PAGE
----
The third tree started leaning so alarmingly toward the kitchen that we had it removed too; and the fourth, increasingly hollow and ominously close to the kids’ bedrooms, we subsequently cut down due to fear. Even I, romantic as I can get about trees, could see that—given a good north wind—that poplar could have squashed us all flatter than pancakes.
As a family, we were never able to agree exactly how old those poplars were, though counting of rings (multiple times by multiple people) on the left-behind stumps indicated they were pushing 200 years. We all hated to see those trees go. If those trees could talk, they’d have had a lot of stories to tell.
In a sense, of course, all trees do.
Dendrochronology is the science of dating based on tree rings. It was the brainchild of Andrew Douglass—a Vermonter from Windsor—who began his career in the late 19th century as an astronomer under the tutelage of Percival Lowell, who was famed for having imagined he discovered canals on Mars. Douglass split with Lowell over the Martian canals—he perspicaciously said that there weren’t any—but instead went on to discover that there was a correlation between sunspot cycles and the size of tree rings. This was (unlike the canals) the beginning of a far-reaching scientific discipline.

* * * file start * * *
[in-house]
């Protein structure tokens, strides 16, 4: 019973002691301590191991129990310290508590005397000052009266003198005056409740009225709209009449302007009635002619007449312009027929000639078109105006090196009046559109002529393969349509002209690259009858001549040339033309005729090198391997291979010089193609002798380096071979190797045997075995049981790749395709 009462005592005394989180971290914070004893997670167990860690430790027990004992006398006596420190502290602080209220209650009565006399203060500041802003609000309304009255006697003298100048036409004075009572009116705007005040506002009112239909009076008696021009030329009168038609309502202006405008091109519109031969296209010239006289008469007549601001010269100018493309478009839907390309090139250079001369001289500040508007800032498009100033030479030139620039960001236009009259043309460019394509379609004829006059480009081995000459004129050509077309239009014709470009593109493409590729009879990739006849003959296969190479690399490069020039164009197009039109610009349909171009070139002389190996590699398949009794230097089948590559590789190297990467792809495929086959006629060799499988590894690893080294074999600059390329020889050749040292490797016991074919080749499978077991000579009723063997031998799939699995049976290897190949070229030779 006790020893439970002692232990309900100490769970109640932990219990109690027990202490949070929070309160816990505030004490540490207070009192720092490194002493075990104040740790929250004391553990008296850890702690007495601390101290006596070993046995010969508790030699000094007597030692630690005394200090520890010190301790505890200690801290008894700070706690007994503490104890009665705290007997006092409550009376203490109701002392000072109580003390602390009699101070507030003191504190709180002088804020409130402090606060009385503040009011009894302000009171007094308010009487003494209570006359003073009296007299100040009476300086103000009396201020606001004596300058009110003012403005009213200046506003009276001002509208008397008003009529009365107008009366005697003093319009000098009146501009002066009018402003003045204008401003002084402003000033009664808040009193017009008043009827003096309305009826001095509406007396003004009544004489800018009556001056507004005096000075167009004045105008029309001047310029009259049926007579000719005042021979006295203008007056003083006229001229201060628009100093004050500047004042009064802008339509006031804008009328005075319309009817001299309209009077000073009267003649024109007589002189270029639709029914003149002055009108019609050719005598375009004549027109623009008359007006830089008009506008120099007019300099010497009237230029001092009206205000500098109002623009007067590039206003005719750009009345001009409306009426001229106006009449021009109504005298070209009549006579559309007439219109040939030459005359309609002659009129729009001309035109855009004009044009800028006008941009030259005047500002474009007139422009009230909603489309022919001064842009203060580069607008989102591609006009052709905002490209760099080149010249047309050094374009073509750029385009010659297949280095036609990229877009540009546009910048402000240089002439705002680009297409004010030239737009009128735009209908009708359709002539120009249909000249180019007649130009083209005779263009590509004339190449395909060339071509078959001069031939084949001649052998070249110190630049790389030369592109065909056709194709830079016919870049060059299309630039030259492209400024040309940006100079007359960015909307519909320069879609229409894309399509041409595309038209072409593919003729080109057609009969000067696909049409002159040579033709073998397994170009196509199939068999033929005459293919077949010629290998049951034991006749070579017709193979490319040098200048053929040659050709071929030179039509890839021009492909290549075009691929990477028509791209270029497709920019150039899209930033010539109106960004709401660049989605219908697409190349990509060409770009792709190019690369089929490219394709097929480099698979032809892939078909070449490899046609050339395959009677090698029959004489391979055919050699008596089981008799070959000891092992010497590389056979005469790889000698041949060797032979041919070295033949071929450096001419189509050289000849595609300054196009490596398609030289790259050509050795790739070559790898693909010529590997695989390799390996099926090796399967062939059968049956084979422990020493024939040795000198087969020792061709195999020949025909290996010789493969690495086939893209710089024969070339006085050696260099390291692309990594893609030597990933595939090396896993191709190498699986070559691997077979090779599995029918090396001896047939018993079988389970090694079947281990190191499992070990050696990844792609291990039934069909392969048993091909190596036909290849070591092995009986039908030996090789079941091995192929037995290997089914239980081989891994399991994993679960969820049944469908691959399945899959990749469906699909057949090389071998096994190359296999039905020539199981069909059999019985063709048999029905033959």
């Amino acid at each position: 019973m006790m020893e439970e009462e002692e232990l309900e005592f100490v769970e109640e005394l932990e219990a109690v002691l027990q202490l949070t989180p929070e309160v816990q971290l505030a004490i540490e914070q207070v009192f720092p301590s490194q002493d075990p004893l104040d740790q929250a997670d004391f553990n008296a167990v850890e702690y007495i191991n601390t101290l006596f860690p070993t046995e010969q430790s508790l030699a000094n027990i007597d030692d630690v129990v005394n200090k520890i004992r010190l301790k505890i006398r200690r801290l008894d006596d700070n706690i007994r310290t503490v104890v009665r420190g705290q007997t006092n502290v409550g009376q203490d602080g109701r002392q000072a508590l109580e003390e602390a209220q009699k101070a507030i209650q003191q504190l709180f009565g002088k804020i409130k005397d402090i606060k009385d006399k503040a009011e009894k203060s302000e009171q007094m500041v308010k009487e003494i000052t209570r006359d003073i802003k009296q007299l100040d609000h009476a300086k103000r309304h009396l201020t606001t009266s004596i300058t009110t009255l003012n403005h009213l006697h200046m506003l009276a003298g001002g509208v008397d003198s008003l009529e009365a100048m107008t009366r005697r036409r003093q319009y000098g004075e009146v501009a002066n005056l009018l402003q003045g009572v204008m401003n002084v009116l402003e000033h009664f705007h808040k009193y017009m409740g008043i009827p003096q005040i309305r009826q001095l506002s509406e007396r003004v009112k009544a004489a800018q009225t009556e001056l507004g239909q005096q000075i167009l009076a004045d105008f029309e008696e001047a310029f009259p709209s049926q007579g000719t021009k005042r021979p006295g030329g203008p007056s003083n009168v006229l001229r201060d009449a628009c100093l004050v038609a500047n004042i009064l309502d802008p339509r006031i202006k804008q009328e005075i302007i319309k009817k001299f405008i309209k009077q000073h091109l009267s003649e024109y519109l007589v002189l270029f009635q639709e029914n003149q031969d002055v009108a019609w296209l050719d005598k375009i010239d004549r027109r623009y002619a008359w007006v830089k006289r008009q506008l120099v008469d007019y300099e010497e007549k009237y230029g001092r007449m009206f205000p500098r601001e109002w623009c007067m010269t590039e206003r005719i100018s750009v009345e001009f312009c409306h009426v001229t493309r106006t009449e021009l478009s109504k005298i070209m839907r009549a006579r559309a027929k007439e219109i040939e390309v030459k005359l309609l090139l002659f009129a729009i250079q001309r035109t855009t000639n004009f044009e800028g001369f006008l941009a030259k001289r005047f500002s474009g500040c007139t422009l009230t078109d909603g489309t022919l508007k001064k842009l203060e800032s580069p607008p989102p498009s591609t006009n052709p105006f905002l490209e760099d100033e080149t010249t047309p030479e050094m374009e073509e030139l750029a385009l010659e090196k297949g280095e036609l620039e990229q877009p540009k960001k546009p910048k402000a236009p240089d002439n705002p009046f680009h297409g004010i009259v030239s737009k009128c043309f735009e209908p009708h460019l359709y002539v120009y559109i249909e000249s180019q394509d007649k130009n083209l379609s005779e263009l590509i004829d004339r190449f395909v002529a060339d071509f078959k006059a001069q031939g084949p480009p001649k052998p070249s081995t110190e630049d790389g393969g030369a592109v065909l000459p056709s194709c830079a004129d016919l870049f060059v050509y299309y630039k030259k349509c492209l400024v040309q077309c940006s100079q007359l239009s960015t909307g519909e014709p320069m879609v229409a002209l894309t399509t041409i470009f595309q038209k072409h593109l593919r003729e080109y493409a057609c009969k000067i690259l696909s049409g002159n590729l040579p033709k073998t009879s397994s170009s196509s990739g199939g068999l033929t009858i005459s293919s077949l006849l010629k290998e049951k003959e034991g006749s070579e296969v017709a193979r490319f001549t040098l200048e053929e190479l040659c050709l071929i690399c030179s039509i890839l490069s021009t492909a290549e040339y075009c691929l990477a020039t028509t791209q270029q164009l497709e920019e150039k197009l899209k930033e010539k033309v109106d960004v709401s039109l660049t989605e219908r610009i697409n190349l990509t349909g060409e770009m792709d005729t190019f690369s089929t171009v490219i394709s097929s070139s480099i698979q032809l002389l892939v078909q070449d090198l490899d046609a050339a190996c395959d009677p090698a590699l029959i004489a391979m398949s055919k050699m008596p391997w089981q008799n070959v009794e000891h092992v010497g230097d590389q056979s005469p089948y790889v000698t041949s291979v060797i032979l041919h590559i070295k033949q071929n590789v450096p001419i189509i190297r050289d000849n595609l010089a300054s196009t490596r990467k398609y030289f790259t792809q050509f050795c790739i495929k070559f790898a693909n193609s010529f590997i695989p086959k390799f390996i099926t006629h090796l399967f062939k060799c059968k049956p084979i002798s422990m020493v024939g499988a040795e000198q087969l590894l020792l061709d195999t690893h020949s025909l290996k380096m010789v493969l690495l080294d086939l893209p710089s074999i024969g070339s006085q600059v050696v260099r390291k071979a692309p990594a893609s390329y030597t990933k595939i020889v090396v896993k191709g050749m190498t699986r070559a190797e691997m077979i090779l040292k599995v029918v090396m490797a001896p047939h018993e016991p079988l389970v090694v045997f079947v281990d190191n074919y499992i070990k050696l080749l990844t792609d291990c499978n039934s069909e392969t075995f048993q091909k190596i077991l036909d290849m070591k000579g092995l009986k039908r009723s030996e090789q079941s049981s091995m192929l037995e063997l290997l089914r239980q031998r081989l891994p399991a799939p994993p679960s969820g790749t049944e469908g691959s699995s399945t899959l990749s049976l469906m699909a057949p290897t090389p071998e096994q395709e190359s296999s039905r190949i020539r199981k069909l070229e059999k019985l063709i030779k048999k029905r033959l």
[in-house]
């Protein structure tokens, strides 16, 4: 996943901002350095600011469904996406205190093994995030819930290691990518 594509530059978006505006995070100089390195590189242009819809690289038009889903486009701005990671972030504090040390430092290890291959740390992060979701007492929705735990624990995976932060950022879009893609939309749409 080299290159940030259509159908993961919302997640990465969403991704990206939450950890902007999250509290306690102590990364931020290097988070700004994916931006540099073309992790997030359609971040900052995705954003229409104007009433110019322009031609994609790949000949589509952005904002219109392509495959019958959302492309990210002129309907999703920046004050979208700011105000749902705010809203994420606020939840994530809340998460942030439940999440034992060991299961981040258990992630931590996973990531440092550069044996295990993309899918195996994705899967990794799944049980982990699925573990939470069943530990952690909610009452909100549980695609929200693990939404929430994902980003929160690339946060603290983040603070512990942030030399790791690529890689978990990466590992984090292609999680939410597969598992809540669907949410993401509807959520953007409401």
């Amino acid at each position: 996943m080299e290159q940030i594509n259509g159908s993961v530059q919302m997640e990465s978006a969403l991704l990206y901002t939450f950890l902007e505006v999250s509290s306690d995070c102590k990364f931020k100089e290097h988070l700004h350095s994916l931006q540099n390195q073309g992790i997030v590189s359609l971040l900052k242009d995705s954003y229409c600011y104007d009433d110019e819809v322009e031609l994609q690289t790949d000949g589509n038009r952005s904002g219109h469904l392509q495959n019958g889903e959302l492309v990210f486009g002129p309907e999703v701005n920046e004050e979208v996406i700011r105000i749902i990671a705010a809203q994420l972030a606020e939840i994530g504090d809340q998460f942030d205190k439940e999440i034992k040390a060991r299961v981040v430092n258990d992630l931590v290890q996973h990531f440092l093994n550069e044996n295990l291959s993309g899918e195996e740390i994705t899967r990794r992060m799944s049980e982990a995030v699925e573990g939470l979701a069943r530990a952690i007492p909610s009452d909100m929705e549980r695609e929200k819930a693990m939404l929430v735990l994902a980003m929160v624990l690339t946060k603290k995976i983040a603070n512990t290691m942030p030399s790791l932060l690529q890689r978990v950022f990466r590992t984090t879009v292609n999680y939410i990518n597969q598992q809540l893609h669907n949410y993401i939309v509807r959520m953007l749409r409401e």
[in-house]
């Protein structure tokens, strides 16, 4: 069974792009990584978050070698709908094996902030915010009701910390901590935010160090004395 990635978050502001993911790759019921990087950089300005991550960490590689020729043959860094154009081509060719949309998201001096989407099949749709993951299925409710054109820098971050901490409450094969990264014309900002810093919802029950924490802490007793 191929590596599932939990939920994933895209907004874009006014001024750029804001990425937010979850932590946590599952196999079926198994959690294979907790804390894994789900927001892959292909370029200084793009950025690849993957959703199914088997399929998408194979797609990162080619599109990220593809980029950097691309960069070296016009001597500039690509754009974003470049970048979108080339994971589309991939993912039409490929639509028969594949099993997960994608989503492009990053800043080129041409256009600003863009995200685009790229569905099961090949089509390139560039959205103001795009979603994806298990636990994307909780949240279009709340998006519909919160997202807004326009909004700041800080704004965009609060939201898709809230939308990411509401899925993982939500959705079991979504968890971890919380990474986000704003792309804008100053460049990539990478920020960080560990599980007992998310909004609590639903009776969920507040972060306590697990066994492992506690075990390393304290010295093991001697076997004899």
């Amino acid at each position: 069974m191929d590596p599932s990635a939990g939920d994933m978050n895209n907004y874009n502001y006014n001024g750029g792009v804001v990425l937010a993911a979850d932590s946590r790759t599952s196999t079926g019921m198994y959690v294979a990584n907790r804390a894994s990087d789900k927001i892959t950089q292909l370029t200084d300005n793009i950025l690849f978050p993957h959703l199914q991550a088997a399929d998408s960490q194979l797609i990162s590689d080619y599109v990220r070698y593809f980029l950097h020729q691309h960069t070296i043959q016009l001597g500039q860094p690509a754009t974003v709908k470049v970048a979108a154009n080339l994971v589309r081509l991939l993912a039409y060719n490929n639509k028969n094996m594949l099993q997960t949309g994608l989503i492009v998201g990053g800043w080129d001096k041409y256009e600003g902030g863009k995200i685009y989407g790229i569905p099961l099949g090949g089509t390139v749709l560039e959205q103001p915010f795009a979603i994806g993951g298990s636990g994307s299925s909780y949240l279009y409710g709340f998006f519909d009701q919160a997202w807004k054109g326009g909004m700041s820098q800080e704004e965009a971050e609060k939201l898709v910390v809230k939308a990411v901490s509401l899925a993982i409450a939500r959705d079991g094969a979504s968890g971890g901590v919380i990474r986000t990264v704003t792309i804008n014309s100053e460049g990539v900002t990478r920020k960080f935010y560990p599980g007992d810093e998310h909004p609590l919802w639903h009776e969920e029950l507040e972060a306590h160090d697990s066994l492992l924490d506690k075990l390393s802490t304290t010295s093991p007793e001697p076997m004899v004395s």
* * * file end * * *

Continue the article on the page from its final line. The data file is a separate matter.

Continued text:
Tree rings—also known as annual growth rings—form just beneath the bark of a growing tree. In the temperate zones, these come in alternating bands of light and dark: The fatter, paler rings represent the rapid growth that takes place each spring and summer; the skinny, darker rings, the pokier growth that occurs in fall.
Slice a tree and its concentric innards are a history of arboreal experience. Tree rings tell us which years were wet and which dry, which hot and which cold, which made for lush growing seasons and which led to belt-tightening misery and struggle. Ice Ages, floods, droughts, volcanic eruptions, and the Industrial Revolution have been faithfully recorded, one ring at a time, by trees. For anything we ever made out of wood, tree rings were there and—with a little calibration—can tell us just when we did it. Using tree ring measurements, archaeologists can date anything from Stone Age campsites to Viking ships, Renaissance paintings, ancient British walkways, colonial cabins, and Native American longhouses.
Trees, unlike us, live a long time. The bristlecone pine, reliably producing a ring a year, can live 4,000 years or more; one of the oldest, nicknamed Methuselah, in the Inyo National Forest in California’s White Mountains, is coming up on its 5,000th birthday. A chestnut tree in Sicily—nicknamed the Tree of One Hundred Horses, since legendarily it managed to shelter a company of 100 knights caught in a thunderstorm—is somewhere upwards of 2,000 years old; and California’s General Sherman sequoia is—at best guess—2,500.